“As a lifestyle, it is important to be able to open up and be conscious of how many things you can do,” said Godani, who grew up in the coastal region of La Spezia in northern Italy studying fine art before taking a dance class at 17 and discovering a love for movement. “We are growing in a way that we believe that we can find freedom in these little styles we have. It must always stick to a parameter. I think human beings don’t really look for freedom. Or just a little bit of freedom. We’re always looking for excuses not to be free.”

Even in a world where freedom is exercised in small doses, Godani sees even less freedom practiced in his chosen field. “Dance, somehow, has remained something, usually actionwise, with one very simple thing going on ” and only that,” he said. “And that kind of pisses me off. Nowadays, there is so much visually going on in music videos and television, but dance somehow has remained simple and focused on one thing.

“I like to keep up with the times. I want an evolution. I want action.”

The Aspen connection

Godani studied dance early on in Brussels, at the school Mudra, where fellow aspiring dancer Jean-Philippe Malaty was a year ahead of him. Malaty eventually ended up co-founding with Tom Mossbrucker the Aspen Ballet Company ” now Aspen Santa Fe Ballet ” a position that had him keep an eye on choreographic talent around the world.

Among those who eventually caught his eye was his old schoolmate. After school, Godani danced with a series of small French contemporary companies; for a year, he staged productions under his own name. In 1991, he joined the Frankfurt Ballet and worked under William Forsythe, the American-born choreographer who, according to Godani, changed the course of dance over the last 20 years by using classical styles in a contemporary manner.

Over the course of his dancing career, Godani also choreographed. When he left the Frankfurt Ballet in 2000, he focused on choreography and made a name for himself throughout Europe. He has created dances for most every major European company, including England’s Royal Ballet and the Monte Carlo Ballet, which has done a Godani piece every year for several years.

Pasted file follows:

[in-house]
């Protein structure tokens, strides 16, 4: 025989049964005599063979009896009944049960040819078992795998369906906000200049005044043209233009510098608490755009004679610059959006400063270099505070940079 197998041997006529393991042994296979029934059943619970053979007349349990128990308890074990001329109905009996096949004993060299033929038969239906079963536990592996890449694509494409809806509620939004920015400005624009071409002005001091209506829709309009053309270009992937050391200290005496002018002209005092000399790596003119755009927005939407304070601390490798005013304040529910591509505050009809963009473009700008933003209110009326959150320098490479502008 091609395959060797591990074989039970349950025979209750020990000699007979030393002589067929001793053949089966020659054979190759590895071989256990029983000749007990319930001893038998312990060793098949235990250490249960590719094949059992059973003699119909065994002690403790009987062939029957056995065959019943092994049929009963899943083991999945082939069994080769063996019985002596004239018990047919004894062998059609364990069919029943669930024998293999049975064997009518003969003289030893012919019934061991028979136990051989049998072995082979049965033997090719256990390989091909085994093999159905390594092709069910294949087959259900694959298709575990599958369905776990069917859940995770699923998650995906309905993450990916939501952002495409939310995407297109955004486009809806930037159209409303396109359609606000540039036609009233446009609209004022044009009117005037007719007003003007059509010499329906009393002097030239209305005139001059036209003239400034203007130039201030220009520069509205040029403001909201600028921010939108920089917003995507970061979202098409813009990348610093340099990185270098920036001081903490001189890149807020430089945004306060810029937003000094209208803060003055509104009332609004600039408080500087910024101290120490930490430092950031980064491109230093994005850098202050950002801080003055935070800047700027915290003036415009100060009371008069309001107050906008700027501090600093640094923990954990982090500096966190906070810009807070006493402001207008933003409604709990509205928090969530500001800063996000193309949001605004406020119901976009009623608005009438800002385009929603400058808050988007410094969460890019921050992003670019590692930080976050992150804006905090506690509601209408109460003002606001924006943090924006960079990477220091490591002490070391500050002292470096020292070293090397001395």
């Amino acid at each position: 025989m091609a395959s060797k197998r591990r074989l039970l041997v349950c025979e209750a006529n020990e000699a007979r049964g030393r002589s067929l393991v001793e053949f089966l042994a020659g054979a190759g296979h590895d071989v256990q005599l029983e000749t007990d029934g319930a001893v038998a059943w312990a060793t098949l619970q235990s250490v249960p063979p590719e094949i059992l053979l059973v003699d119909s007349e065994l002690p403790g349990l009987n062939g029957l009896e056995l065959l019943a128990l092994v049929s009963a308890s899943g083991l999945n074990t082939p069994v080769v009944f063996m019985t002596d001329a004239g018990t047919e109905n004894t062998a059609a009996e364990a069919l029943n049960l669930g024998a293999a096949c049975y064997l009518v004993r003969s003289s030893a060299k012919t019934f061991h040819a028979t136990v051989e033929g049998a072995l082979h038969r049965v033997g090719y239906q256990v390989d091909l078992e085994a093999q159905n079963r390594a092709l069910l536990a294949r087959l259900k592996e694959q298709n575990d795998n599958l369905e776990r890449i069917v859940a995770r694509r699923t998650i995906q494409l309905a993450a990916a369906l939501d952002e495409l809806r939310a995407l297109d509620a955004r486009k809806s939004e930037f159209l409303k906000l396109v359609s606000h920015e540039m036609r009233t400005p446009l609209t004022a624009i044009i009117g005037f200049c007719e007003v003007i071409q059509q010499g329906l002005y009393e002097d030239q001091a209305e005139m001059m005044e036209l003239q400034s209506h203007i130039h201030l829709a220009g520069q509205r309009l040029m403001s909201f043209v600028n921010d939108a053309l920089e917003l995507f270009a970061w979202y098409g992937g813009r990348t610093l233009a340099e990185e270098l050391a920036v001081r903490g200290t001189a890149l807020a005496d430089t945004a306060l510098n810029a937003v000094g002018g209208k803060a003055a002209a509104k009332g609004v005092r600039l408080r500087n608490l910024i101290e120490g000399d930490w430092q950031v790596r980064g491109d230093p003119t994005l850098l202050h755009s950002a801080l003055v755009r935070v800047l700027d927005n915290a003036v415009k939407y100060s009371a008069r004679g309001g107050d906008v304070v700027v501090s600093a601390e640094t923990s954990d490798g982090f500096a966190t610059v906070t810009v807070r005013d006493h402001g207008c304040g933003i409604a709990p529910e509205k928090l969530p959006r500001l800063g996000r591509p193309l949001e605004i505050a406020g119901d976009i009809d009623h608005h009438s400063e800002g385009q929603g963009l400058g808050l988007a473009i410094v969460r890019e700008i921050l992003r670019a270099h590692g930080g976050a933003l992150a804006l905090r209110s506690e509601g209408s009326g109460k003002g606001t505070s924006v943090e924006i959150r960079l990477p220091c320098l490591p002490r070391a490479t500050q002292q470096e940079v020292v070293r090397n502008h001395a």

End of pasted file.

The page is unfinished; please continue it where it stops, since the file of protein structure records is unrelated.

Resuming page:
Malaty was well aware of Godani’s emergence as a choreographer and was anxious for the ASFB to be the first American company to premiere one of Godani’s pieces. Arrangements were made to have Godani create a dance early in 2002, but Godani was denied a work visa. He wasn’t too upset about the delay, but was curious how a choreographer ” even one as fierce about the art as he is ” could be seen as a threat.

“I thought, what is this all about?” he said. “It was ridiculous. They had all the information about me. They knew all of my work in Europe. They can see all this information and know that I’m not a terrorist.”

Along with Godani’s “Life Forms” and Malandain’s “Afternoon of a faun,” the ASFB’s program of mixed repertory includes Dwight Rhoden’s pas de deux “Ave Maria,” excerpted from Rhoden’s “The Grapes of Wrath” and performed by Seth DelGrasso and Brooke Klinger; and Septime Webre’s “Fluctuating Hemlines.”

The ASFB performs Thursday through Saturday, Jan. 29-31, at 7:30 p.m. at the Aspen District Theatre.

Stewart Oksenhorn’s e-mail address is